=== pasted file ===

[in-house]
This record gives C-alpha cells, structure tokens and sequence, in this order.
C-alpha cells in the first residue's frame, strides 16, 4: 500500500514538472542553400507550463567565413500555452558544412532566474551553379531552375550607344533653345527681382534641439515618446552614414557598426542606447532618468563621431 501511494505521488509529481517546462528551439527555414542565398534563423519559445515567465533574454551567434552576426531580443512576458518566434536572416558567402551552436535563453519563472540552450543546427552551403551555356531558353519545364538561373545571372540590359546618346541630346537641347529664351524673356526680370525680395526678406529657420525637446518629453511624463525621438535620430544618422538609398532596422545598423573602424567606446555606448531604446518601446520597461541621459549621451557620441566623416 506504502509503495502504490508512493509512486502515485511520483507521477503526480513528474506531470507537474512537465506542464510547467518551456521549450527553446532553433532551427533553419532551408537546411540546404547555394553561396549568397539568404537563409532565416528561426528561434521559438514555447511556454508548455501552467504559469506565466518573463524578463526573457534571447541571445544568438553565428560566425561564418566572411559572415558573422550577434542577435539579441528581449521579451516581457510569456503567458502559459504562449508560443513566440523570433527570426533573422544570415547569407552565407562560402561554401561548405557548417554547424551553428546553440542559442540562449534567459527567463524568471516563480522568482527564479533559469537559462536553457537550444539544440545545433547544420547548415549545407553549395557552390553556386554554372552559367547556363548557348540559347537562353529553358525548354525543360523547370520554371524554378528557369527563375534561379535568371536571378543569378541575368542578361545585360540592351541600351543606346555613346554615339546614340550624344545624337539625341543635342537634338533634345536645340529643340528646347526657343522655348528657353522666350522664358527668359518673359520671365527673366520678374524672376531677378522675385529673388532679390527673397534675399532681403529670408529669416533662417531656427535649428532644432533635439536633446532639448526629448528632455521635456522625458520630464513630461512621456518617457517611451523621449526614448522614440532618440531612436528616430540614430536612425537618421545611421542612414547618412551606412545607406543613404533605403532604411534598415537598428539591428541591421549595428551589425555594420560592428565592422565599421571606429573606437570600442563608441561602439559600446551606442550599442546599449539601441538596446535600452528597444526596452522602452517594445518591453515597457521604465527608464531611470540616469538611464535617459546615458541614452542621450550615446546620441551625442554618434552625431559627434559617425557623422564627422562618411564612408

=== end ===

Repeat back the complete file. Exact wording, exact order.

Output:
[in-house]
This record gives C-alpha cells, structure tokens and sequence, in this order.
C-alpha cells in the first residue's frame, strides 16, 4: 500500500514538472542553400507550463567565413500555452558544412532566474551553379531552375550607344533653345527681382534641439515618446552614414557598426542606447532618468563621431 501511494505521488509529481517546462528551439527555414542565398534563423519559445515567465533574454551567434552576426531580443512576458518566434536572416558567402551552436535563453519563472540552450543546427552551403551555356531558353519545364538561373545571372540590359546618346541630346537641347529664351524673356526680370525680395526678406529657420525637446518629453511624463525621438535620430544618422538609398532596422545598423573602424567606446555606448531604446518601446520597461541621459549621451557620441566623416 506504502509503495502504490508512493509512486502515485511520483507521477503526480513528474506531470507537474512537465506542464510547467518551456521549450527553446532553433532551427533553419532551408537546411540546404547555394553561396549568397539568404537563409532565416528561426528561434521559438514555447511556454508548455501552467504559469506565466518573463524578463526573457534571447541571445544568438553565428560566425561564418566572411559572415558573422550577434542577435539579441528581449521579451516581457510569456503567458502559459504562449508560443513566440523570433527570426533573422544570415547569407552565407562560402561554401561548405557548417554547424551553428546553440542559442540562449534567459527567463524568471516563480522568482527564479533559469537559462536553457537550444539544440545545433547544420547548415549545407553549395557552390553556386554554372552559367547556363548557348540559347537562353529553358525548354525543360523547370520554371524554378528557369527563375534561379535568371536571378543569378541575368542578361545585360540592351541600351543606346555613346554615339546614340550624344545624337539625341543635342537634338533634345536645340529643340528646347526657343522655348528657353522666350522664358527668359518673359520671365527673366520678374524672376531677378522675385529673388532679390527673397534675399532681403529670408529669416533662417531656427535649428532644432533635439536633446532639448526629448528632455521635456522625458520630464513630461512621456518617457517611451523621449526614448522614440532618440531612436528616430540614430536612425537618421545611421542612414547618412551606412545607406543613404533605403532604411534598415537598428539591428541591421549595428551589425555594420560592428565592422565599421571606429573606437570600442563608441561602439559600446551606442550599442546599449539601441538596446535600452528597444526596452522602452517594445518591453515597457521604465527608464531611470540616469538611464535617459546615458541614452542621450550615446546620441551625442554618434552625431559627434559617425557623422564627422562618411564612408